Columbus Day marked by Indians' suicide 'epidemic'
Indians in North and South America are killing themselves in record numbers as the continent marks Columbus Day (12th October). In one small Indian community in Canada, four young people have hanged themselves in the past three months alone.
The former chief of the village, whose nephew hanged himself on the 30th September, has described the situation there as a suicide 'epidemic'.
The deaths are occurring in the Innu community of Natuashish in Labrador, eastern Canada. Other Innu communities in Labrador and Quebec suffer from the same appalling social problems, with epidemics of petrol-sniffing amongst the children, and alcoholism amongst the adults. All ages have been committing suicide in shocking numbers for many years, but this is now at an all-time high.
Five years ago Survival's report 'Canada's Tibet: the killing of the Innu' exposed the scale of the problem, and called on the Canadian government properly to recognize the Innu's rights over their land. But little has changed on the ground.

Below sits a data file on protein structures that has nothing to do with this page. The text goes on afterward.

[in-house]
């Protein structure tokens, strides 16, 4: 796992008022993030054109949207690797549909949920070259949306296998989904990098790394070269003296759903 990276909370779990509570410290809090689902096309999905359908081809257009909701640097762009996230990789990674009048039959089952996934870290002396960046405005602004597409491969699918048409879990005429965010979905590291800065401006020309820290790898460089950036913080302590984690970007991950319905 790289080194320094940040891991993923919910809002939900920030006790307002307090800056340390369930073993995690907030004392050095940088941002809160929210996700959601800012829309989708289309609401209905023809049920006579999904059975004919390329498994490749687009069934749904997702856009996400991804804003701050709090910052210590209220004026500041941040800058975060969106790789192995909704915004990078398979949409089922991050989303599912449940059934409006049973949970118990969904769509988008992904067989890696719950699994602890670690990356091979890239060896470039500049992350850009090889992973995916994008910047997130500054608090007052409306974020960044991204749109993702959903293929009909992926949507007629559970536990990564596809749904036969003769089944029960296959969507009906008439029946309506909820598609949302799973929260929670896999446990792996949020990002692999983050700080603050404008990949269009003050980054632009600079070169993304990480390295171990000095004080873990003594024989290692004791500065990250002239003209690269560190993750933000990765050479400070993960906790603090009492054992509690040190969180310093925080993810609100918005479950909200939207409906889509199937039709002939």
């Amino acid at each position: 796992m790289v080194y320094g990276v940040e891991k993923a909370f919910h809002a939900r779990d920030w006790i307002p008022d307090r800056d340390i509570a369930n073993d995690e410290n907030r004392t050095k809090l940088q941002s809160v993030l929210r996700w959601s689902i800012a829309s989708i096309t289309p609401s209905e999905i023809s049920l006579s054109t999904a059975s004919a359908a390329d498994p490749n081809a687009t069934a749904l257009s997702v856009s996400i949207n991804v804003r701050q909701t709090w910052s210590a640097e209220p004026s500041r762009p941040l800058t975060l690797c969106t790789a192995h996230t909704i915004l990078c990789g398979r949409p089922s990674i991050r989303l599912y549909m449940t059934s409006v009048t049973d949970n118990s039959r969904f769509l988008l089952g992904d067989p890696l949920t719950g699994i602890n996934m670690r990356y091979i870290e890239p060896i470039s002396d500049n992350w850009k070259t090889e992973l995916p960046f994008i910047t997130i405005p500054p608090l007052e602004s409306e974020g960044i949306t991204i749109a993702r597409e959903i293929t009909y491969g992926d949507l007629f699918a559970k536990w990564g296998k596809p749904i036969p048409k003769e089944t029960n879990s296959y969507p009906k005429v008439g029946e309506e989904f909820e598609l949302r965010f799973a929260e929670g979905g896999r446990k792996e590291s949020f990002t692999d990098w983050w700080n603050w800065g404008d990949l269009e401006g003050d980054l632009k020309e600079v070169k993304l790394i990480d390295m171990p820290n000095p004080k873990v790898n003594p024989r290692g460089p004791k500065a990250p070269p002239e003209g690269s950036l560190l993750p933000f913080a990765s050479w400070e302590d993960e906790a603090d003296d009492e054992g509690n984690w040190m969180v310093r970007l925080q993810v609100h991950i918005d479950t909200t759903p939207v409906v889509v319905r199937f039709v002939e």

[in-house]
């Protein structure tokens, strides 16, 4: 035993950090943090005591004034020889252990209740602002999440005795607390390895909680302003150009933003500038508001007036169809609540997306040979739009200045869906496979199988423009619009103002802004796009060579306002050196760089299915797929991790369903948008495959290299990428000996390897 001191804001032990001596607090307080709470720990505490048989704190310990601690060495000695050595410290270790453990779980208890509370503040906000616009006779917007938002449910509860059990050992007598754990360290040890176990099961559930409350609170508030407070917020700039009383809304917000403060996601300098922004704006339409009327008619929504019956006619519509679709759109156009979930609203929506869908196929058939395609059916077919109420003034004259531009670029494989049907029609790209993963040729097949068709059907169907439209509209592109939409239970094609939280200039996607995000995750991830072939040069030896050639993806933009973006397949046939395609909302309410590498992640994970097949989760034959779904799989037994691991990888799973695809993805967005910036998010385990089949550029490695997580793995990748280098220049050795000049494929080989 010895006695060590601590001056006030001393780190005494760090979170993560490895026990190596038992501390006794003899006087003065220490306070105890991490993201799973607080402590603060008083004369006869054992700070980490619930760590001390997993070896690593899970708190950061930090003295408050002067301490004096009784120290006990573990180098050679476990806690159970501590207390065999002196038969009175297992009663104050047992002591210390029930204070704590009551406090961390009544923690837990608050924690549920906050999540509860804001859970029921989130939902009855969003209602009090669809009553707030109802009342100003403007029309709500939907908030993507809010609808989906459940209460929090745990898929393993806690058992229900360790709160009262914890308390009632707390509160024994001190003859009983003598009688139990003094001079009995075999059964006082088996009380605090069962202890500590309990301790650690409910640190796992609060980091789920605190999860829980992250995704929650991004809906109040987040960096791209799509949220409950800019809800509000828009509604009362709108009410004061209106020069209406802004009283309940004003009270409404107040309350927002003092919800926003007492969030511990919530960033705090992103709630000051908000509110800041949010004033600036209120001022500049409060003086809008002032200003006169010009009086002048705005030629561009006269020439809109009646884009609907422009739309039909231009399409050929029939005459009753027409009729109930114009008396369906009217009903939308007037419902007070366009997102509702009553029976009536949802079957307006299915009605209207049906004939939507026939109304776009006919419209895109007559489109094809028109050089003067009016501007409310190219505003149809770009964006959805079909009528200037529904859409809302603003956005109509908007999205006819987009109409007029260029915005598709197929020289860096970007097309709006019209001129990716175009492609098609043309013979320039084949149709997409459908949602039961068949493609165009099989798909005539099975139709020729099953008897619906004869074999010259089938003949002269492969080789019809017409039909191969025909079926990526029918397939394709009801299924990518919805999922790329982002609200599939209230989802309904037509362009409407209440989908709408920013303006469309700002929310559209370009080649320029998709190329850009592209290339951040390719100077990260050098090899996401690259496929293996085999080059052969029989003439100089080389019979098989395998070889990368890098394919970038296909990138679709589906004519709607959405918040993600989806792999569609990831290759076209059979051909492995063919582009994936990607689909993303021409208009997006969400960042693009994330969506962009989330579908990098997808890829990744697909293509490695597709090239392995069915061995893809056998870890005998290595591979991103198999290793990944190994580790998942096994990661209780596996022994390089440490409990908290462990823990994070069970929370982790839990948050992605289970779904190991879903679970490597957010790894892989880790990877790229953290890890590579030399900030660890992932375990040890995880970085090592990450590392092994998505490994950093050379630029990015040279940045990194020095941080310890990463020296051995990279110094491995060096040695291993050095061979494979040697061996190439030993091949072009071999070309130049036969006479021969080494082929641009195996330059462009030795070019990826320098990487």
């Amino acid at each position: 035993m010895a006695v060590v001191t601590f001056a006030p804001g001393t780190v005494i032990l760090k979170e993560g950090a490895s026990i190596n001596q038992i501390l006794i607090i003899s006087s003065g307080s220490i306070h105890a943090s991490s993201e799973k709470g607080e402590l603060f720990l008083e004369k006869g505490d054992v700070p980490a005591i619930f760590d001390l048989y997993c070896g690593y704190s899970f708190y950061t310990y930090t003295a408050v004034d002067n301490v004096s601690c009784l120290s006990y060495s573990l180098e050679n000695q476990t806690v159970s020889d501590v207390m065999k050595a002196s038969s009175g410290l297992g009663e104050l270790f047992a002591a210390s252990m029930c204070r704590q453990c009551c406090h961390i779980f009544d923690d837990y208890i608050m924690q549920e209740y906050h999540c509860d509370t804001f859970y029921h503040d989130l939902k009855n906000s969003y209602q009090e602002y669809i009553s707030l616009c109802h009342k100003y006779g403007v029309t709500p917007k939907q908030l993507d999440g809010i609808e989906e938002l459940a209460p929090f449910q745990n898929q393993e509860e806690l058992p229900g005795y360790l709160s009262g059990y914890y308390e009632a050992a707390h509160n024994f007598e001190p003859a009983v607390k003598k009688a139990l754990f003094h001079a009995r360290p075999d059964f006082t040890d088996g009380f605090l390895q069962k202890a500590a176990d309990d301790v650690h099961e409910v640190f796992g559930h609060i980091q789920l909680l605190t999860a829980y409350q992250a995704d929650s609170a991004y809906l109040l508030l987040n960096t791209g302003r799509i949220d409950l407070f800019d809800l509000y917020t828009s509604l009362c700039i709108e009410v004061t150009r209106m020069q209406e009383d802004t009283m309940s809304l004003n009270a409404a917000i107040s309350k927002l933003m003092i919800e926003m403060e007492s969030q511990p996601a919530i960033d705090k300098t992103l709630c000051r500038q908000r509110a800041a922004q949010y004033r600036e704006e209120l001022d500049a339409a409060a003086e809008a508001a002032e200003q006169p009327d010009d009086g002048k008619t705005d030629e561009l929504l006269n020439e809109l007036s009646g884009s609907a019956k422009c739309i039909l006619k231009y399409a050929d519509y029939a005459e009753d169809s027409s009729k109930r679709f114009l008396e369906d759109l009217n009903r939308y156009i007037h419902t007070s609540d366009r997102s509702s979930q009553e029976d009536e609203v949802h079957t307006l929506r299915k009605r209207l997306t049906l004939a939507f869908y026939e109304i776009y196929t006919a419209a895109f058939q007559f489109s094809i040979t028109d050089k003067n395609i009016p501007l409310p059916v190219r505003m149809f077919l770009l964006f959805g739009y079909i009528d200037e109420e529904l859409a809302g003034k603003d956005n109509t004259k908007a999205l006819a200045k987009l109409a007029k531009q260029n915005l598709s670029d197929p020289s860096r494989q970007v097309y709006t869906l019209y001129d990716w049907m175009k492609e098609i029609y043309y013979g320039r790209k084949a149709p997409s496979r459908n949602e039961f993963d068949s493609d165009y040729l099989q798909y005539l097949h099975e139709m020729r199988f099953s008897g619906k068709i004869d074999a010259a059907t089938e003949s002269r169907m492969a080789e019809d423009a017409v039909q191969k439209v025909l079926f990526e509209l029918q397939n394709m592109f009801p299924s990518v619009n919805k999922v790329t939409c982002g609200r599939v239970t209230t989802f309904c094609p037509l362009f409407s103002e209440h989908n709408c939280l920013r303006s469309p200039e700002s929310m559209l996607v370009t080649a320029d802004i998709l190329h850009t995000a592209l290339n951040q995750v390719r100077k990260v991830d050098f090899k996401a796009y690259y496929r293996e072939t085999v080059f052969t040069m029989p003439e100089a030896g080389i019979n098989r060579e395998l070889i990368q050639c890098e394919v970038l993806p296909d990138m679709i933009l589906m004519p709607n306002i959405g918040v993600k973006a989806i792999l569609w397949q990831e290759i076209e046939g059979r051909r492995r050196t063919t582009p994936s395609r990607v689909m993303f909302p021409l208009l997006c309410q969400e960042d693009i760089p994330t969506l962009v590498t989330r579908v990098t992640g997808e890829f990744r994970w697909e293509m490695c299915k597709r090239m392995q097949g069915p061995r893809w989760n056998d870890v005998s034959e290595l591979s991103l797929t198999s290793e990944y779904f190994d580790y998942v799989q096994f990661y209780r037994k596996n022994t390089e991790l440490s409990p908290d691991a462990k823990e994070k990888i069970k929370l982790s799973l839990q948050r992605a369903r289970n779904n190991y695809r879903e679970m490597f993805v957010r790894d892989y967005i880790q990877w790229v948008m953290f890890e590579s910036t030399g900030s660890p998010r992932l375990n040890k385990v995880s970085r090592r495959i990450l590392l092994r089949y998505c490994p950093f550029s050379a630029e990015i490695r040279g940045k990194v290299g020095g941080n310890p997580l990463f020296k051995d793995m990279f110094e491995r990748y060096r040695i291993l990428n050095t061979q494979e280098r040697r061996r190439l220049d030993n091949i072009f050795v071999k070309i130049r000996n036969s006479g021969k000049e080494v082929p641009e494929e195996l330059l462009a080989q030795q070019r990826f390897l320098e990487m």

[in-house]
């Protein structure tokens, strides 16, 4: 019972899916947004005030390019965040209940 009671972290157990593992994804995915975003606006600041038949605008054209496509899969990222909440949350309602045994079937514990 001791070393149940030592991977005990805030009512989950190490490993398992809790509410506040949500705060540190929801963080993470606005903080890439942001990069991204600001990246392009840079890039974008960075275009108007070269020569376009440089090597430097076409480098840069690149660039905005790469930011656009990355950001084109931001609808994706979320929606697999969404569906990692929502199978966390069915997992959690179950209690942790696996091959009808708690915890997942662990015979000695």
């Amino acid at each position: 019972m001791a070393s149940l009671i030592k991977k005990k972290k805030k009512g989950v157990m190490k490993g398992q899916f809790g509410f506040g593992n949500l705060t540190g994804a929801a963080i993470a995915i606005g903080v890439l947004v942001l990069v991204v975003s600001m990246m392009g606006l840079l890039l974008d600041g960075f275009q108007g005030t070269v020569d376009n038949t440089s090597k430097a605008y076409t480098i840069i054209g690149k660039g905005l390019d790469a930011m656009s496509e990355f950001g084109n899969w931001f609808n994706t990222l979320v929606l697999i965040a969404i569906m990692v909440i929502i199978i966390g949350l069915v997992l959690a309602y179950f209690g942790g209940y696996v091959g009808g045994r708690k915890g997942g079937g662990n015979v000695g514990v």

At the other end of the continent in Brazil, the Guarani Indians are living through a similar tragedy. There, over 300 Indians have killed themselves since 1986, including 26 children under the age of 14. The tribe has been robbed of almost all its land.
Stephen Corry, Survival's Director, said today, 'Responsibility for years of Innu suicides rests squarely with Canada's government. There is no doubt whatsoever that its denial of Innu rights is destroying the people. The Indians know this only too well. They also know that if white children were hanging themselves, rather than Indians, the government would act immediately. Canada's attitude remains deeply colonialist, even racist. The recent suicides sound an alarm that it's time for change, but Canada remains tragically deaf.'
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